The Great Transformation

A letter to my Grandchildren and
Great grandchildren

One of the articles in Creating A Future We Can Live With (IC#40)
Originally published in Spring 1995 on page 45
Copyright (c)1995, 1997 by Context Institute

For some time now you have been urging me to write down my memories of the Great Transformation as I witnessed and participated in it over the past 90 years. Perhaps the best way to start is to point out some of the changes that have occurred in the last decade.

The year 2000 marked the breakthrough. It was a year of magic. Not magical in the sense of supernatural, or some special alignment of the planets. But magical because of the crescendo of expectations. Almost everyone expected something to happen at the start of the new millenium, and they opened their minds for the unexpected. Discussion of change was in the air.

Neighborhood Power

The most unexpected changes may be those that have occurred in our political system. The 1996 campaign made abundantly clear to all that money, gridlock, and special interests had removed any semblance of justification for the existing US political system. At the same time that trust and respect were disappearing, the power of nation-states was waning worldwide. The nation-states were too small to handle global problems and too big to be sensitive to local needs. Uncritical national patriotism had been the surrogate for tribal loyalty, family unity, and the fundamental human need for belonging. With the diminished power of the federal government, a quiet panic infiltrated the land.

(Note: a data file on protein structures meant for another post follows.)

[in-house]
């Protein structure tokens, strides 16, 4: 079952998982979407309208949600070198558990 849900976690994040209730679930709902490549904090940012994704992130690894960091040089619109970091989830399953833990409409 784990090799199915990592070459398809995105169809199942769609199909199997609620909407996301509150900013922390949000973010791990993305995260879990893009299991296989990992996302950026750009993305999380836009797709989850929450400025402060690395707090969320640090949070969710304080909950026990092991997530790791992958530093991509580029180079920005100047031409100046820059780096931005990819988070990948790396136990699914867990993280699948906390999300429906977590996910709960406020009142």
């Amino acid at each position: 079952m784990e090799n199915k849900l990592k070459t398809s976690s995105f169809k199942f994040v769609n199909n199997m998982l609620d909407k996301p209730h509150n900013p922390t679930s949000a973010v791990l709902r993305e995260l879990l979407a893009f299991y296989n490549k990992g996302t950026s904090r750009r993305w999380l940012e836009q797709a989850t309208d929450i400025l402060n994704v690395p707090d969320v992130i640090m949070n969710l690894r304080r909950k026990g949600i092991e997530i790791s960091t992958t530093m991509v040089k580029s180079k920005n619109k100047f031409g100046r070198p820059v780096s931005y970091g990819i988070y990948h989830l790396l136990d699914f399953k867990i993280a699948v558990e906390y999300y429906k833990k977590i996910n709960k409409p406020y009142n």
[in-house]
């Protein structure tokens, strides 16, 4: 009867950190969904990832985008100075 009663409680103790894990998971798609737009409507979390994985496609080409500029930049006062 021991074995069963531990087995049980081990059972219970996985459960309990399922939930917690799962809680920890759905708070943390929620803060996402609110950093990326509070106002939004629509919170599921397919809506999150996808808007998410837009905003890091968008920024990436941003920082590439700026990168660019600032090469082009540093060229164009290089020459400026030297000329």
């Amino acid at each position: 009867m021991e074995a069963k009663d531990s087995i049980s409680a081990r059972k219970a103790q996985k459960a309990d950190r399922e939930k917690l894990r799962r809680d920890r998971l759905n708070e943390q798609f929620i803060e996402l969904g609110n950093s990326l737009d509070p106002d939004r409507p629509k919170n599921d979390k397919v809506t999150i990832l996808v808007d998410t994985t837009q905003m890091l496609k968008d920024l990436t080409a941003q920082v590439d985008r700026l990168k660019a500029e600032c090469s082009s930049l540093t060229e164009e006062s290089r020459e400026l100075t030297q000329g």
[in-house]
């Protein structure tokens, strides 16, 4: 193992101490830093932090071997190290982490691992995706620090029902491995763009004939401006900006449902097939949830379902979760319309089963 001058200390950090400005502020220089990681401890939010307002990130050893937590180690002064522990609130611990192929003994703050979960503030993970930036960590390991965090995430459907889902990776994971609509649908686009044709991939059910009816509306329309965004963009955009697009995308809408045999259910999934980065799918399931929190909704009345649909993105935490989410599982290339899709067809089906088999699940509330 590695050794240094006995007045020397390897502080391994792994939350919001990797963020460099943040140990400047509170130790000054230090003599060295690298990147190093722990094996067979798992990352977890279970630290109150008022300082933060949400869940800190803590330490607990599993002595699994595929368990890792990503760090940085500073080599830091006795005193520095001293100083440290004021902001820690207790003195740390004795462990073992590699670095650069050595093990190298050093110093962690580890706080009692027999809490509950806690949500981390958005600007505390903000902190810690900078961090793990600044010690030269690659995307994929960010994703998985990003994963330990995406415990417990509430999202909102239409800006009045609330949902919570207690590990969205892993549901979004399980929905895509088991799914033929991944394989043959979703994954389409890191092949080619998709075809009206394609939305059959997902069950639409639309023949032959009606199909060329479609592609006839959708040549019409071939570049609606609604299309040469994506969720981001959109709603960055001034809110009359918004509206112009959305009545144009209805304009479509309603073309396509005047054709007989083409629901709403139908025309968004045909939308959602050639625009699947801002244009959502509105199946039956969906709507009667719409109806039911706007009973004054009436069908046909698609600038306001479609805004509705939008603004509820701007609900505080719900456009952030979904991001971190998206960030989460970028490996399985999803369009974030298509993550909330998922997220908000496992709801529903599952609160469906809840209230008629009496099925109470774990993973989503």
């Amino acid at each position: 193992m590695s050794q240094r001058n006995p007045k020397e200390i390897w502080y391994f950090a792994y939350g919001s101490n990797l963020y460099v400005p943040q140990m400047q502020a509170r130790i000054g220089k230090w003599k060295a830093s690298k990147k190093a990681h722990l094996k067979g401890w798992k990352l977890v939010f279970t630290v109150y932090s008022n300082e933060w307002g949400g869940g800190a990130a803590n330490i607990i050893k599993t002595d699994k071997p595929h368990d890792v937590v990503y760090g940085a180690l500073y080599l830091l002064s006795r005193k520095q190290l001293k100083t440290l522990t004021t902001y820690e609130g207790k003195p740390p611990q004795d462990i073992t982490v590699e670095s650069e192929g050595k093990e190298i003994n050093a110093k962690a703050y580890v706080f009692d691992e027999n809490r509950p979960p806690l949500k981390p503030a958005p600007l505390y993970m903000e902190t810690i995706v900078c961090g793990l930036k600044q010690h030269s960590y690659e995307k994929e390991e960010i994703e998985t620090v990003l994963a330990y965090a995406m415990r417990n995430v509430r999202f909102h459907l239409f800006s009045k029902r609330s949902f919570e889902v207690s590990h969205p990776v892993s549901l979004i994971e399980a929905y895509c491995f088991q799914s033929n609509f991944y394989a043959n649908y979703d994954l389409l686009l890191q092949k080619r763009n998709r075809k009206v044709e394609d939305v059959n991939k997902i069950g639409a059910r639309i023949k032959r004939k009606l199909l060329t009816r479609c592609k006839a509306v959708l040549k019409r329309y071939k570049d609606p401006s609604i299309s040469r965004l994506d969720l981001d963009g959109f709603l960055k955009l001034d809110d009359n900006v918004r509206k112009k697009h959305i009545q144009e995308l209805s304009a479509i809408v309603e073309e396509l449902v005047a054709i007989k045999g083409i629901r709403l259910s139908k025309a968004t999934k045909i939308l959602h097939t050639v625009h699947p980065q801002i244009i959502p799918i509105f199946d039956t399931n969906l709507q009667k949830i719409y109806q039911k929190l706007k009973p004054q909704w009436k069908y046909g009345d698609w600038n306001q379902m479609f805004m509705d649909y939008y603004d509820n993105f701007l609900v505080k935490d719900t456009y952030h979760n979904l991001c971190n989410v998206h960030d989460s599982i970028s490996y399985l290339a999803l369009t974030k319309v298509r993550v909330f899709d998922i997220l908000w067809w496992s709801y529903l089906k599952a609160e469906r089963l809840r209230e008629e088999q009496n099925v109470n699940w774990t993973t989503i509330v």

The communitarianism movement, which had grown in the 1980s and ’90s, played an important part in transforming politics. But not in the way they’d expected. Much of their effort, and that of others like Common Cause, Ralph Nader, People for the American Way, and other citizen lobby groups, was directed at getting Congress and the Administration to reform society.

Helpful as they were, the real change came from the people. A new sense of family solidarity and community cohesion reigned. A burgeoning number of grassroots community groups stopped waiting for "them" to do it. Neighborhood organizations set up crime watches, health organizations, local money systems, community supported agriculture, learning centers to replace monopolistic schools, and other community services to meet their own locally identified needs with their own skills and resources.

Left out of it, Congress and the state legislatures withered. The drive for "term limits" and "Congressional reform" which were rampant in the 1990s became unnecessary as the power shifted to the communities. Corporations which had been eager to pay off politicians to win their way in the world, found their way in the world was subject to community self-reliance.

Community-Based Banking